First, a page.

Shepard Fairey Makes Ai Weiwei Poster to Fund Free Speech Organization

After Obama and Andre the Giant, the street artist has immortalized another giant.

Shepard Fairey, portrait of Chinese artist Ai Weiwei (2014, detail).

Street artist and graphic designer Shepard Fairey, known for creating the iconic “Obey Giant” stencil and President Barack Obama’s 2008 “HOPE” campaign poster, is back in the spotlight with another instantly identifiable image: Chinese artist and activist Ai Weiwei.

The striking orange, red, and black portrait was made in collaboration with Friends of Ai Weiwei, the Los Angeles Times reports, and is intended to pressure the Chinese government into giving Ai his passport back. Ai is not the first artist to get a Fairey makeover: He created a pair of prints depicting Jean-Michel Basquiat and Keith Haring in a similarly stylized manner in 2010.

Fairey’s newest poster shows Ai with a cut on the side of his head, a reference to an injury the artist suffered at the hands of Chinese police in 2010. After being selected to design the National “Bird’s Nest” Stadium, the centerpiece of the 2008 Olympic Games in Beijing, Ai ran afoul of the government for his outspoken political activism. He spent 81 days in prison in 2011, supposedly for tax evasion, leading to worldwide criticism of the Chinese government. Though Ai was eventually released on bail, he has been confined to his native country ever since.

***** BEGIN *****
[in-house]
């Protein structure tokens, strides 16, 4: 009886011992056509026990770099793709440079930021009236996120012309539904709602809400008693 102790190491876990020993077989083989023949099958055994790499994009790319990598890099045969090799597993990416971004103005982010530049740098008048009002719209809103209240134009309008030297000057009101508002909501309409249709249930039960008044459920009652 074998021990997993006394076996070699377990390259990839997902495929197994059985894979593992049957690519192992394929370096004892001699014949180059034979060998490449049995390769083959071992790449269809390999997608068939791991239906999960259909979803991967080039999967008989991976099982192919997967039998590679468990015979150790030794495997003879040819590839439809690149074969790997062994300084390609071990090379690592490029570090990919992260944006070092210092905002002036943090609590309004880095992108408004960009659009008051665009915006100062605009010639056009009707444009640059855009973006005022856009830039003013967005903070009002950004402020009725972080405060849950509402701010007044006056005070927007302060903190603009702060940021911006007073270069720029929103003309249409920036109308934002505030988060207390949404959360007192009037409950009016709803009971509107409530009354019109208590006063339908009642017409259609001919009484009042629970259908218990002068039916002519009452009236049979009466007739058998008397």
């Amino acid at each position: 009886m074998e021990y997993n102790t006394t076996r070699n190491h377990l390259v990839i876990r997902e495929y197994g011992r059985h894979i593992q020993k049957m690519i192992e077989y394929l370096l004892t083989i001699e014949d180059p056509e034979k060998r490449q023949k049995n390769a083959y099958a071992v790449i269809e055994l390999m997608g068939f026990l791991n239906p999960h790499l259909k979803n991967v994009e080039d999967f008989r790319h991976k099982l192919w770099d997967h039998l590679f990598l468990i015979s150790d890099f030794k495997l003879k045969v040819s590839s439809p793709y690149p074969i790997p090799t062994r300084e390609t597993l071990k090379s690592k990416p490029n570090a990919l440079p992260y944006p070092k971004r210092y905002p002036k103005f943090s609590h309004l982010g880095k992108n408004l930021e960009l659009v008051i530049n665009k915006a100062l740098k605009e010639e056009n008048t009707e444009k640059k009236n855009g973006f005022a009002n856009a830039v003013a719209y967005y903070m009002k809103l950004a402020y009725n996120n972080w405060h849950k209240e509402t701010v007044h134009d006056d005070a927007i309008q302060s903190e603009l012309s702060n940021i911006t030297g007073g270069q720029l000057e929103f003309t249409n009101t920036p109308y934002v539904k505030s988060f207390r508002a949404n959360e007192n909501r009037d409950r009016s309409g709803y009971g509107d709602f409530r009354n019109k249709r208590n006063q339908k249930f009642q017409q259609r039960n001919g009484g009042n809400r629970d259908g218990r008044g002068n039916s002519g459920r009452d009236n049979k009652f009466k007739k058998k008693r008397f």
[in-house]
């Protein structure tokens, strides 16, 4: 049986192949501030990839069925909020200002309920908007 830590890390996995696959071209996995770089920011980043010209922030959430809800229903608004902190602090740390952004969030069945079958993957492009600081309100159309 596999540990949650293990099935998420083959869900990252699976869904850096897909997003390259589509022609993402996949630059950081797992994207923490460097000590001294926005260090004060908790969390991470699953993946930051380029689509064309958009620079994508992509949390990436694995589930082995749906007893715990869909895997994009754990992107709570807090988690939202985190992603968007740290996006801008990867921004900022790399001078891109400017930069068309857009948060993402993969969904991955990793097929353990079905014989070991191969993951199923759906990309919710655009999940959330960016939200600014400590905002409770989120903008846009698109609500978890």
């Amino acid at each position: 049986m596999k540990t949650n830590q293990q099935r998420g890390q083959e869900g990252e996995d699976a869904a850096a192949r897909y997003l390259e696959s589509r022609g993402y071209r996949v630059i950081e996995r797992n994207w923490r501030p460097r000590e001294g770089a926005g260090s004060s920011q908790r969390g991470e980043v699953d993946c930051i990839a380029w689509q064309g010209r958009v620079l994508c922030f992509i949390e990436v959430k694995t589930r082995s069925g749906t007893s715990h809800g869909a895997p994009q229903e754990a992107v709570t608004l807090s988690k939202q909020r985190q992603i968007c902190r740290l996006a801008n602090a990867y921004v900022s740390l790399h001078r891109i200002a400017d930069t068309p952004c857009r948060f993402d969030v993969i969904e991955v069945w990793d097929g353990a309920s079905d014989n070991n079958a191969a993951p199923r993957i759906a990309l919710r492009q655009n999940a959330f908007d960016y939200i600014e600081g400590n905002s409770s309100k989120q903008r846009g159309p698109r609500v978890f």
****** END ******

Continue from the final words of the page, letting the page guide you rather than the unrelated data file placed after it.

“All energies of the international art world should be focused on raising awareness for Ai Weiwei, who is currently under house arrest in China, unable to travel and visit his exhibitions around the world,” urged Larry Warsh, a friend of the artist and founder of AW Asia, an organization promoting Chinese contemporary art, in an e-mail to artnet News. “All this merely for his creative activities—how would you feel if you were in that position?”

Proceeds from the sales of the poster (produced in a limited edition of 375), will fund Friends of Ai Weiwei’s efforts to help the artist and to promote free speech.

Although the artist can’t leave China, a traveling survey of his work, “Ai Weiwei: According to What?” (April 18–August 10), will soon make its final stop at the Brooklyn Museum. The show last appeared at the Pérez Art Museum Miami, where one of Ai’s Chinese vases was smashed by a disgruntled local artist, supposedly as a political statement. A show of all-new works, “Ai Weiwei—Evidence,” will also be on view at Berlin’s Martin-Gropius-Bau museum April 3–July 7.

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